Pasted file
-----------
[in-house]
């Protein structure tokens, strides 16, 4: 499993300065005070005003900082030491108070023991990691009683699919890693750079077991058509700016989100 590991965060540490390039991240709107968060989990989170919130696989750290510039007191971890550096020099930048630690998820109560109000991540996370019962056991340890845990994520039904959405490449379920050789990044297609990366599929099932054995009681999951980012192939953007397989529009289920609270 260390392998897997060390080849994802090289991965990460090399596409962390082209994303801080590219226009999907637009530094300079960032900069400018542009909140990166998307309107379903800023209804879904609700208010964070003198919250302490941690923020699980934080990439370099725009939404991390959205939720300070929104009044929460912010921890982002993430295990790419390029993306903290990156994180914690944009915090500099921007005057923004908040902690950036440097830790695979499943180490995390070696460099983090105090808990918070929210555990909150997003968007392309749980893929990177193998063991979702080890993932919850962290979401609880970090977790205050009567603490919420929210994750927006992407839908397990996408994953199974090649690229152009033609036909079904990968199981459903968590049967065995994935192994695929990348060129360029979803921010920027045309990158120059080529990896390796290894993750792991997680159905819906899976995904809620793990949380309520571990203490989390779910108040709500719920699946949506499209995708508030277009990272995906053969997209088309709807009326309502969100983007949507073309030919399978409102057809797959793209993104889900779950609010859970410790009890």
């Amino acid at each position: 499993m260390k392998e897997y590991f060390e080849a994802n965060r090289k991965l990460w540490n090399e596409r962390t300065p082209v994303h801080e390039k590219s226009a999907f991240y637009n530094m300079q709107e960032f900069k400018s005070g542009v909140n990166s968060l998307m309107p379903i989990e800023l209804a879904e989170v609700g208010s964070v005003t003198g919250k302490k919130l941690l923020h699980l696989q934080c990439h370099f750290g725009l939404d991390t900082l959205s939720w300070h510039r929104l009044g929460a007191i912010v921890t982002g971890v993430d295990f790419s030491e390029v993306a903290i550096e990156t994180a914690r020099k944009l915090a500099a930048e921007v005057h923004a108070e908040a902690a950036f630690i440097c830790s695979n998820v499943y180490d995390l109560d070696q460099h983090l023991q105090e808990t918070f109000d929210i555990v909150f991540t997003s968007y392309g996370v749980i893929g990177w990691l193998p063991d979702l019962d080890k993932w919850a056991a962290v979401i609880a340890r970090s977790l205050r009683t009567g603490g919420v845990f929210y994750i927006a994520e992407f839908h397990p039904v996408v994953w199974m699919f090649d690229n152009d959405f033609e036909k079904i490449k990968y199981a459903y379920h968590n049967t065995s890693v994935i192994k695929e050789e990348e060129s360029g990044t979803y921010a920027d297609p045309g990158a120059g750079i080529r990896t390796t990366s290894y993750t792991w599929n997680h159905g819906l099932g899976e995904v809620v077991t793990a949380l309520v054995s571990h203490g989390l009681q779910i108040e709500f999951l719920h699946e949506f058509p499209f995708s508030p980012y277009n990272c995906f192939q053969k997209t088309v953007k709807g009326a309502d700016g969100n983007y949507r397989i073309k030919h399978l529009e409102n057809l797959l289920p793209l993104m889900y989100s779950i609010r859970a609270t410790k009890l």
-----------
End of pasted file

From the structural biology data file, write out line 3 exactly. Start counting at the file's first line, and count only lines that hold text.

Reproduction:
């Amino acid at each position: 499993m260390k392998e897997y590991f060390e080849a994802n965060r090289k991965l990460w540490n090399e596409r962390t300065p082209v994303h801080e390039k590219s226009a999907f991240y637009n530094m300079q709107e960032f900069k400018s005070g542009v909140n990166s968060l998307m309107p379903i989990e800023l209804a879904e989170v609700g208010s964070v005003t003198g919250k302490k919130l941690l923020h699980l696989q934080c990439h370099f750290g725009l939404d991390t900082l959205s939720w300070h510039r929104l009044g929460a007191i912010v921890t982002g971890v993430d295990f790419s030491e390029v993306a903290i550096e990156t994180a914690r020099k944009l915090a500099a930048e921007v005057h923004a108070e908040a902690a950036f630690i440097c830790s695979n998820v499943y180490d995390l109560d070696q460099h983090l023991q105090e808990t918070f109000d929210i555990v909150f991540t997003s968007y392309g996370v749980i893929g990177w990691l193998p063991d979702l019962d080890k993932w919850a056991a962290v979401i609880a340890r970090s977790l205050r009683t009567g603490g919420v845990f929210y994750i927006a994520e992407f839908h397990p039904v996408v994953w199974m699919f090649d690229n152009d959405f033609e036909k079904i490449k990968y199981a459903y379920h968590n049967t065995s890693v994935i192994k695929e050789e990348e060129s360029g990044t979803y921010a920027d297609p045309g990158a120059g750079i080529r990896t390796t990366s290894y993750t792991w599929n997680h159905g819906l099932g899976e995904v809620v077991t793990a949380l309520v054995s571990h203490g989390l009681q779910i108040e709500f999951l719920h699946e949506f058509p499209f995708s508030p980012y277009n990272c995906f192939q053969k997209t088309v953007k709807g009326a309502d700016g969100n983007y949507r397989i073309k030919h399978l529009e409102n057809l797959l289920p793209l993104m889900y989100s779950i609010r859970a609270t410790k009890l």